From its original construction date of 1969, the Tower, now referred to as Tour Montparnasse, served as the tallest skyscraper in France until 1973.

District of Montparnasse Bienvenüe //CC Karina Gonzalez

However, many Persians and admirers of the traditional French architecture could argue against the construction of such a modern skyscraper being built. Around the Tower, the district consists of older looking buildings, none of which aligning with the architecture of Montparnasse.

While it was interesting to see an odd-ball building standing its ground since the early 1970’s, I wondered how the rest of France would have been today- had it continued this type of architecture. Does modern time call for modern architecture, or should we continue the construction of older styles?

Throughout my travels in Paris, I have taken into account that much of its architecture continues to follow that of olden times. As explained by Professor Bailly of Florida International University, although architectures have attempted to add modern day skyscrapers, Persians are more against such advantageous. This was an interesting intake to have in a foreign country, seeing as the majority of buildings that surround my home city are, in fact, modern day skyscrapers.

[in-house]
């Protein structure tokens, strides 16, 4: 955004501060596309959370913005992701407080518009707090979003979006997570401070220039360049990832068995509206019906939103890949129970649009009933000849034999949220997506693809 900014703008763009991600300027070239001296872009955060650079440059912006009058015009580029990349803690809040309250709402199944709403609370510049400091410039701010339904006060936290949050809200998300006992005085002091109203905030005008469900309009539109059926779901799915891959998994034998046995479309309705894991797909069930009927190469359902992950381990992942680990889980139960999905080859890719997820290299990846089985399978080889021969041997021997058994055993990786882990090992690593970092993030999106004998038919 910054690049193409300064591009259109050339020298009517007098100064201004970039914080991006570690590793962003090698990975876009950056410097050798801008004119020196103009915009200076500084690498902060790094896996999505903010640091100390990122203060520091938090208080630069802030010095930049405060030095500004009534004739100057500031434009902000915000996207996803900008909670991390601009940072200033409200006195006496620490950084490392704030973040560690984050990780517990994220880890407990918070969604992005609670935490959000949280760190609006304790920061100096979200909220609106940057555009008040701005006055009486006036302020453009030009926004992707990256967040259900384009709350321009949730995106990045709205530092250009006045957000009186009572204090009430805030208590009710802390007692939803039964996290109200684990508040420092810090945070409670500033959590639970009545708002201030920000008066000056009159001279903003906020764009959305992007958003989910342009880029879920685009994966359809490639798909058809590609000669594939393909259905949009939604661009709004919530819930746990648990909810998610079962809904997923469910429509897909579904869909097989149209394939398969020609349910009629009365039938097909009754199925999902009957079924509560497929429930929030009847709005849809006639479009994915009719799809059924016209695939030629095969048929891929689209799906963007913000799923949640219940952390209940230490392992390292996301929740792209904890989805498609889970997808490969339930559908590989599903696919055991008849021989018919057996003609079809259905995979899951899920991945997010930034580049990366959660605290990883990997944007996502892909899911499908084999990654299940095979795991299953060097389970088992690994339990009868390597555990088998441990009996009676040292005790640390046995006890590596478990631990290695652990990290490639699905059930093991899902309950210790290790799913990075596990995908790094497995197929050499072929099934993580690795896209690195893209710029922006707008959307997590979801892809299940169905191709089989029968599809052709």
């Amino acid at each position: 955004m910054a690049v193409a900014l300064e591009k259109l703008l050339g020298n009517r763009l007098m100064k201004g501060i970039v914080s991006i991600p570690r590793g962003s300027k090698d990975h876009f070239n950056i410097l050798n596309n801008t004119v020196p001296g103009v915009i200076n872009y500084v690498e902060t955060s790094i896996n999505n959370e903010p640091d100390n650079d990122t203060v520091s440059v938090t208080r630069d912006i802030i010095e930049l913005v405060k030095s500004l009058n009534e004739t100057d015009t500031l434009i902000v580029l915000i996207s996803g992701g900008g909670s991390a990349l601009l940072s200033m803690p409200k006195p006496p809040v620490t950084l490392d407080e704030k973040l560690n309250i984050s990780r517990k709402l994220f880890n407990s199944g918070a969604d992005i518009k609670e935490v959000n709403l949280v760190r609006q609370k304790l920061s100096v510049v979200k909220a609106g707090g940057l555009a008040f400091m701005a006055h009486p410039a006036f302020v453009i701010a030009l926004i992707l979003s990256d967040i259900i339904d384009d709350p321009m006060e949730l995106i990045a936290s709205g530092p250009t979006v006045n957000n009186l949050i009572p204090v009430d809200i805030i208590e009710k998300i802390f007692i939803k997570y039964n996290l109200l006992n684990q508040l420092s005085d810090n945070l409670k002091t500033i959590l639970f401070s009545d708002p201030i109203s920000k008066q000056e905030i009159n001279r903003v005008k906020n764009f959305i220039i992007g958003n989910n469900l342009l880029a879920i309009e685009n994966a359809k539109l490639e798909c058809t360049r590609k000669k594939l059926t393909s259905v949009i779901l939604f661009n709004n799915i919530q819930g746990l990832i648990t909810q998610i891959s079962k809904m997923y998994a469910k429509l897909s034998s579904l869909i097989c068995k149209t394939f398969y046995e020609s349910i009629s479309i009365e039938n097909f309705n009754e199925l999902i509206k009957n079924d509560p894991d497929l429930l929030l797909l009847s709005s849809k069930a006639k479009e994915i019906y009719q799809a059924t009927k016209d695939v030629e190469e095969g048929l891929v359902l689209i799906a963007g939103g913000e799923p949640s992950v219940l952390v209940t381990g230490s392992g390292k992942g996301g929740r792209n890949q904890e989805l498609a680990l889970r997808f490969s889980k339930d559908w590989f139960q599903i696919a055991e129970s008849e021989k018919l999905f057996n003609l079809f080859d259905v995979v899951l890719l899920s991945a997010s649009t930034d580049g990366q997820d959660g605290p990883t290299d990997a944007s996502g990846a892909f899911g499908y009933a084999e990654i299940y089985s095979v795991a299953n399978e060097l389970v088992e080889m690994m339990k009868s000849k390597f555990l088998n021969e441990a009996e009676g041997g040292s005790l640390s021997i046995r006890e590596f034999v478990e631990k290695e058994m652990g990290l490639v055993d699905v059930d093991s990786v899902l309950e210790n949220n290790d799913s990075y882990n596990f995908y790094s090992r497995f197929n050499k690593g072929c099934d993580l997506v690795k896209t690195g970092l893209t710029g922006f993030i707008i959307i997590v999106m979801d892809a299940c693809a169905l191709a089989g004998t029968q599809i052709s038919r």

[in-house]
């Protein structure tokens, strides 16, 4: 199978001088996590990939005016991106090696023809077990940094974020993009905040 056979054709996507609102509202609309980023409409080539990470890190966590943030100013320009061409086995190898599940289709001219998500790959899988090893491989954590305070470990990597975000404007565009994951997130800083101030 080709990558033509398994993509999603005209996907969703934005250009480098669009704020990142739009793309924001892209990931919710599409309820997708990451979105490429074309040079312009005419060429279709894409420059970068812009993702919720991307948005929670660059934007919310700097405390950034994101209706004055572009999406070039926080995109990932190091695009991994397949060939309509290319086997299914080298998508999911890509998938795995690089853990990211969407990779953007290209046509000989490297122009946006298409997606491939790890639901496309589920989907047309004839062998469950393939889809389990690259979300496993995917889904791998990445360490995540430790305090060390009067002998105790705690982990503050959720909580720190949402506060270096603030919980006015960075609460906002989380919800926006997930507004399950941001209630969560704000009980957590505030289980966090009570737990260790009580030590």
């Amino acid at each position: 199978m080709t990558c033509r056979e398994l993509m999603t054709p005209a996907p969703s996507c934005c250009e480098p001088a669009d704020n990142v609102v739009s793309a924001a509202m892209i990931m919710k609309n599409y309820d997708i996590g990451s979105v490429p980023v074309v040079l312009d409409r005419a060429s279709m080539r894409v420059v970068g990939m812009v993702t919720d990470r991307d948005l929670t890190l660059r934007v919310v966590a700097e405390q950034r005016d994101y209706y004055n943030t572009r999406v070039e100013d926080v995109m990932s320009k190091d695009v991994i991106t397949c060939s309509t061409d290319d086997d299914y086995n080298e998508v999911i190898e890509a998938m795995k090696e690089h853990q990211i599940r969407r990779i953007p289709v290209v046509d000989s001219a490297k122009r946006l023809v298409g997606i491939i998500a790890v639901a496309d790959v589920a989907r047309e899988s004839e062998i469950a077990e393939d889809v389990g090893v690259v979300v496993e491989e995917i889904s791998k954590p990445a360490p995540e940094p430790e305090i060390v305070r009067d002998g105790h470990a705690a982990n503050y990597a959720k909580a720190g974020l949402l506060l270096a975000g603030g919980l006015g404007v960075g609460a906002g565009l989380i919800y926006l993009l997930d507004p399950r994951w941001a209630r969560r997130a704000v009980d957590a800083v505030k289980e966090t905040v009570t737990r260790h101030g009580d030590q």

Stop Ten: Port de Versailles [M12-stop 29]

Japan in Paris

From one metro to another, I immersed into a new country. Not literally, but virtually. COVID-19 has opened the virtual door to many new adventures for individuals, and Paris has been one of its finest customers.

Port de Versailles Expo Park – Fever Up // CC Karina Gonzalez

When exploring the Expo Park, Port de Versailles, I found myself traveling through different cultures and interest groups. From a dinosaur exhibit to an urban garden, to then an immersive Japanese exhibit, Paris offered a new variety of openings for individuals.

Exploration of Okinawa Waters // CC Karina Gonzalez